Restoration | Repair | Fine New Basses

[Image 4]

Here are some pictures of the aforementioned Italian bass's scroll. Actually, the bass came to me without an original scroll. I had to come up with something so I decided to pull out all the stops. I carved a copy of a late 18th century Northern Italian scroll without a neck. I then varnished it as new and began the aging process. First, I drilled three holes as if it were a three string bass. I had broken gears and worms from that period and used them to wear the head as natural. I then plugged the holes,two poorly-the third nicely. Four holes were drilled, re-bushed and re-located several times as would naturally occur. All along other techniques were employed to age the scroll. I learned a lot from my friend Oded Kishony, an expert on the subject. He taught me how to induce varnish cracking in a convincing manner. Oded also showed me how to add colors to refine the process. If you want to add black, it's a simple matter right? Not exactly. All "black color" is not the same, different materials that appear black refract light in different ways. What is the "black" on an instrument? For the most part it is lampblack, after all how were buildings lit and heated 150-200 years ago? This substance would constantly precipitate in that environment and cover instruments. They would be cleaned and polished over the years and it would accumulate. It was easy to make lampblack and apply it judiciously. The result was very convincing.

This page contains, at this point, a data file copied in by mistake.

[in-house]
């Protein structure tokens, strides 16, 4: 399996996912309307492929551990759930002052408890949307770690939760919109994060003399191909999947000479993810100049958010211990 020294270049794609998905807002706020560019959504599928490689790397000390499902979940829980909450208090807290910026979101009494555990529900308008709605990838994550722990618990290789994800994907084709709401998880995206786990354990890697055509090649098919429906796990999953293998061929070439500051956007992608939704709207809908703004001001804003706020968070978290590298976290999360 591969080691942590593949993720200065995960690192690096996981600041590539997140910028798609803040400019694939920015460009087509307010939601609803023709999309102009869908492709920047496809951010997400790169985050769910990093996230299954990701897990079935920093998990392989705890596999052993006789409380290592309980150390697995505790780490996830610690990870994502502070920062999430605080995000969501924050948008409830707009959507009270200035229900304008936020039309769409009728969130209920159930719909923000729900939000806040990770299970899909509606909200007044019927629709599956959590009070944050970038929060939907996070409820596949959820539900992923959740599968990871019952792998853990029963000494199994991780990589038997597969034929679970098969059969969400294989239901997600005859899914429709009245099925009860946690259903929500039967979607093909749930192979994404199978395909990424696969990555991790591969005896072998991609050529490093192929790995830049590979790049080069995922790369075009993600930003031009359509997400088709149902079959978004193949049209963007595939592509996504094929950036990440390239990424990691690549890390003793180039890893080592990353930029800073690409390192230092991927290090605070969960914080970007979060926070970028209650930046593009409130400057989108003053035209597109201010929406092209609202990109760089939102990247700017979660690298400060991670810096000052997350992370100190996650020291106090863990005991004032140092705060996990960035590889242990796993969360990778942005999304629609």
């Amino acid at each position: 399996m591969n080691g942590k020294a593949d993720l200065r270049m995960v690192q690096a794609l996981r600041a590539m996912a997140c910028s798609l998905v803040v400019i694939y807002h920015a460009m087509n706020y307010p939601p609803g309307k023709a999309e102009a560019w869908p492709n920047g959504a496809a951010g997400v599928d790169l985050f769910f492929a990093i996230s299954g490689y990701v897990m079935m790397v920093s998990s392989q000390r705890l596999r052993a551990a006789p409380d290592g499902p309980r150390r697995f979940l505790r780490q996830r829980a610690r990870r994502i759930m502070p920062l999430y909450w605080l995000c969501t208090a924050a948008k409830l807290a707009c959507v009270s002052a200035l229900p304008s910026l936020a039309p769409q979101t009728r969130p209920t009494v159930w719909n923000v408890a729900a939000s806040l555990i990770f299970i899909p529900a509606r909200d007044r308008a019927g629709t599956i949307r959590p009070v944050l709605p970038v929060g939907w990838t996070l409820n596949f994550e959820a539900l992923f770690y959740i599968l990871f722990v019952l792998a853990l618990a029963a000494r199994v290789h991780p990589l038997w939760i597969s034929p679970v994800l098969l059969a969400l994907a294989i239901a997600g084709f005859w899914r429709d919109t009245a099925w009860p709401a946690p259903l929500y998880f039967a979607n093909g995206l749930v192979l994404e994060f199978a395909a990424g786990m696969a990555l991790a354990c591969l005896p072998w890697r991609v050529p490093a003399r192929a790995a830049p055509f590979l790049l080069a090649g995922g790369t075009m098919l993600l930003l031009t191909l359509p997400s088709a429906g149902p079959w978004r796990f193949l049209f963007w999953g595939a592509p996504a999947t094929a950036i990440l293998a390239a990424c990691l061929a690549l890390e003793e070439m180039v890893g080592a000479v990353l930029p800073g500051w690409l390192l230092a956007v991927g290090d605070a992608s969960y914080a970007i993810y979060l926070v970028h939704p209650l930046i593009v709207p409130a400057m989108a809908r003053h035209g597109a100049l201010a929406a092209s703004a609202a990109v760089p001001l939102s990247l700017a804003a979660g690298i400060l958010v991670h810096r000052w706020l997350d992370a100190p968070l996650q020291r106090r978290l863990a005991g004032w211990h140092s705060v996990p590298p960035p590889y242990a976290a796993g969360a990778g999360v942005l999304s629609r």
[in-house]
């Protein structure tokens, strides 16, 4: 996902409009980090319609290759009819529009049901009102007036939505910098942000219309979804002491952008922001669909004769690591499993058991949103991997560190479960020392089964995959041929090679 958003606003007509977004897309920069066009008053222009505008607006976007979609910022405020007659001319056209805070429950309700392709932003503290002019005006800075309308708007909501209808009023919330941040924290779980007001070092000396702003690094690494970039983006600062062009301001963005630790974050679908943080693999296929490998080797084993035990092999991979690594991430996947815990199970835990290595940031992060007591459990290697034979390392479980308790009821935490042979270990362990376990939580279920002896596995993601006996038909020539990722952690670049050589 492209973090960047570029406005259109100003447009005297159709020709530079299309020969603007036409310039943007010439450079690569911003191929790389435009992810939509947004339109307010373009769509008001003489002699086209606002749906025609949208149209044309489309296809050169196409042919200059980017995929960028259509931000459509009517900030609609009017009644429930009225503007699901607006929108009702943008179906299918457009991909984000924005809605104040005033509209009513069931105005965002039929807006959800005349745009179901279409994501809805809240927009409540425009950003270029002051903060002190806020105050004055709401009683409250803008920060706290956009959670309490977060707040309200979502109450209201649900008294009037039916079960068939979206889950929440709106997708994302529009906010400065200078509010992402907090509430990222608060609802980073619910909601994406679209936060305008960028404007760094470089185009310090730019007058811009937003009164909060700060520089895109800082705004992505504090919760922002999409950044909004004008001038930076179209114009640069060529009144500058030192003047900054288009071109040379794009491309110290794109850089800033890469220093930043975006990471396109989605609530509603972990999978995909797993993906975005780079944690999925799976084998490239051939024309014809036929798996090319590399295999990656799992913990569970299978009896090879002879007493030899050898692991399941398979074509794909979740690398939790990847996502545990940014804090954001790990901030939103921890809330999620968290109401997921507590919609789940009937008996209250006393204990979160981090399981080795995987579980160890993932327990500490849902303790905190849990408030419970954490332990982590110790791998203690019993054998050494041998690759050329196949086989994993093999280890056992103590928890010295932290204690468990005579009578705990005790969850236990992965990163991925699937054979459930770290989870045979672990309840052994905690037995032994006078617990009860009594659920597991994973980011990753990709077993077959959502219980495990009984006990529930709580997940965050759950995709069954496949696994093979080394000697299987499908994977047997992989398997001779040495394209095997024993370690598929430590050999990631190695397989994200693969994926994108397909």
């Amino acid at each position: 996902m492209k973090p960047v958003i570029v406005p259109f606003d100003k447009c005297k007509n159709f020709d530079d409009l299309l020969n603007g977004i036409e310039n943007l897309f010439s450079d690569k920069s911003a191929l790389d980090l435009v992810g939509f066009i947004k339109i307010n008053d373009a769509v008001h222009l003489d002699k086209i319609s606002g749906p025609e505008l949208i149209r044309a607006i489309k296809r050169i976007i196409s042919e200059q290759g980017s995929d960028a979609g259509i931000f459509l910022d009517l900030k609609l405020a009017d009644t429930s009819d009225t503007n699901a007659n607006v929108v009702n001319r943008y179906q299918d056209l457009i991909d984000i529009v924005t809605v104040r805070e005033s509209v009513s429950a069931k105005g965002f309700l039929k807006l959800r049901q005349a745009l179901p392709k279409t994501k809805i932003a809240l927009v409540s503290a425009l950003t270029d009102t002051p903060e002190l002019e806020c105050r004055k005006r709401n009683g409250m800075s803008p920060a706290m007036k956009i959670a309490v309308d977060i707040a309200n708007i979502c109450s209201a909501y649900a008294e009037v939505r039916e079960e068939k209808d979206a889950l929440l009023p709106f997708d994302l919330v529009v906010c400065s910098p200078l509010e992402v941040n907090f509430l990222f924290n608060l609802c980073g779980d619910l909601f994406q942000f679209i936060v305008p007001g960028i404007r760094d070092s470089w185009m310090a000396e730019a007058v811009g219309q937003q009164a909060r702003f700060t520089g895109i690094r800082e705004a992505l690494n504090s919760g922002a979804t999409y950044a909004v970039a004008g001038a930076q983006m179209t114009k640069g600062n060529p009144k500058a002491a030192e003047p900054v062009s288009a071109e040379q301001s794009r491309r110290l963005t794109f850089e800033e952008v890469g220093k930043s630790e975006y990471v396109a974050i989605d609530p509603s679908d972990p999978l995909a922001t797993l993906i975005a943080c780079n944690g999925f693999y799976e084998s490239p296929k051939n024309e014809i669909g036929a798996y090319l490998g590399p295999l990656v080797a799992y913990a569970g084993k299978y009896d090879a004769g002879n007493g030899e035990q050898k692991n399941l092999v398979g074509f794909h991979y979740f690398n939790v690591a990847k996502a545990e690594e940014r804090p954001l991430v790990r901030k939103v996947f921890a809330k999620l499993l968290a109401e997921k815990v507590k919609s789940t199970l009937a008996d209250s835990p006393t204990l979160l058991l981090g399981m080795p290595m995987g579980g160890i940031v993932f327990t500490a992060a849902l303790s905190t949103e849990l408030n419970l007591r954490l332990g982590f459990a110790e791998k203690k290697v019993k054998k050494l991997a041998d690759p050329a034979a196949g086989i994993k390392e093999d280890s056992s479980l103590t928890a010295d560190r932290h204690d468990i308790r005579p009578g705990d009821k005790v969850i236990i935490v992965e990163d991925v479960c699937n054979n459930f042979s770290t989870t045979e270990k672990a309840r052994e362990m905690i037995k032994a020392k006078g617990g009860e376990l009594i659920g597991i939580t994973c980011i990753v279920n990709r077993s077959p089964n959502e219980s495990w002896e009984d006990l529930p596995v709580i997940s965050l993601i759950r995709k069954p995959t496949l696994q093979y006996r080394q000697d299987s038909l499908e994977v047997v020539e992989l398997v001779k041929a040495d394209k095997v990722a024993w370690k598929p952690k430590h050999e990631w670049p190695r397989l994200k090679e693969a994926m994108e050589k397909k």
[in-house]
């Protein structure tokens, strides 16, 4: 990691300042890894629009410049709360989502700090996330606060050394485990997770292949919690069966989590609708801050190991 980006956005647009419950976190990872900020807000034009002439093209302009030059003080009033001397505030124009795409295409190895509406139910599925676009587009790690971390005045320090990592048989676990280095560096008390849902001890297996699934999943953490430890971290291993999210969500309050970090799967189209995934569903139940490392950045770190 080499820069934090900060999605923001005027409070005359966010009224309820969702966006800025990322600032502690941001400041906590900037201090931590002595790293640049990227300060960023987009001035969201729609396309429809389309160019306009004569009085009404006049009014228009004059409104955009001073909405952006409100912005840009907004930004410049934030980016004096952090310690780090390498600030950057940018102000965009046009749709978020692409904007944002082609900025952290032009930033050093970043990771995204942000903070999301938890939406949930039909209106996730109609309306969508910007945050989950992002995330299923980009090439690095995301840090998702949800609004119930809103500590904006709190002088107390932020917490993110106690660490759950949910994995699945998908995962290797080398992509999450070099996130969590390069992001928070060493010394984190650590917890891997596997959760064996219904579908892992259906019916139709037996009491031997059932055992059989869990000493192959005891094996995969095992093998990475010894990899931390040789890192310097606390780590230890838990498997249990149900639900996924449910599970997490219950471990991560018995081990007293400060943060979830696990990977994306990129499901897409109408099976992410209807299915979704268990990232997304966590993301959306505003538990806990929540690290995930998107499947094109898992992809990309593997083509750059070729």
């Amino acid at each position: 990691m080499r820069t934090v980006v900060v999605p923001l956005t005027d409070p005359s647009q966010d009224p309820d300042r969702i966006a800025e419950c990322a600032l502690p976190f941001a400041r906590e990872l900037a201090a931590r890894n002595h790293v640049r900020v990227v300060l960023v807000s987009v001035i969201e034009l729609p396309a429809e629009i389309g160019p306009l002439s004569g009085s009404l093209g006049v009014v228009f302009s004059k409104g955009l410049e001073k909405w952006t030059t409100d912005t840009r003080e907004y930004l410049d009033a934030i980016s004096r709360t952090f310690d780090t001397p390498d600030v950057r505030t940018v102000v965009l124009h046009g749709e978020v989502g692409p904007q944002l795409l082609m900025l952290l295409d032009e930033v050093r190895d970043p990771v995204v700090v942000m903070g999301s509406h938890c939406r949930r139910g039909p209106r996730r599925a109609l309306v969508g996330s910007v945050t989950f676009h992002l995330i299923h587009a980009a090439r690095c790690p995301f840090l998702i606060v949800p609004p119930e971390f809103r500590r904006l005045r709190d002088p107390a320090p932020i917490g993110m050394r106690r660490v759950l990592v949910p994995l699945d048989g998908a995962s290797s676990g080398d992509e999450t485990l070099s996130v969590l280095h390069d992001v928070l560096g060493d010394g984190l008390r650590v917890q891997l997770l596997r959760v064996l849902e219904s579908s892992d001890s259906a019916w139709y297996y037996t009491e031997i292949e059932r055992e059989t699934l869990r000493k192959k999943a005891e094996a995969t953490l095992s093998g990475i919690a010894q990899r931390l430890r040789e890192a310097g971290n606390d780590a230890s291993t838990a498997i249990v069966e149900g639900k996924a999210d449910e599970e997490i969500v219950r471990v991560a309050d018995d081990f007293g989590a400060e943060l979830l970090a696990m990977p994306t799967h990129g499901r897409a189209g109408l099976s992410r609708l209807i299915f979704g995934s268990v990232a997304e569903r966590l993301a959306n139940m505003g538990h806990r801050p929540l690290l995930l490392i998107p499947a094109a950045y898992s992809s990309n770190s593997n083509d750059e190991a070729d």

The final step was in grafting the scroll. I did this in such a manner as to make it look like it was done decades ago. I believe the end result would have fooled anyone without access to carbon dating. Of course I told the buyer that it was a new scroll.


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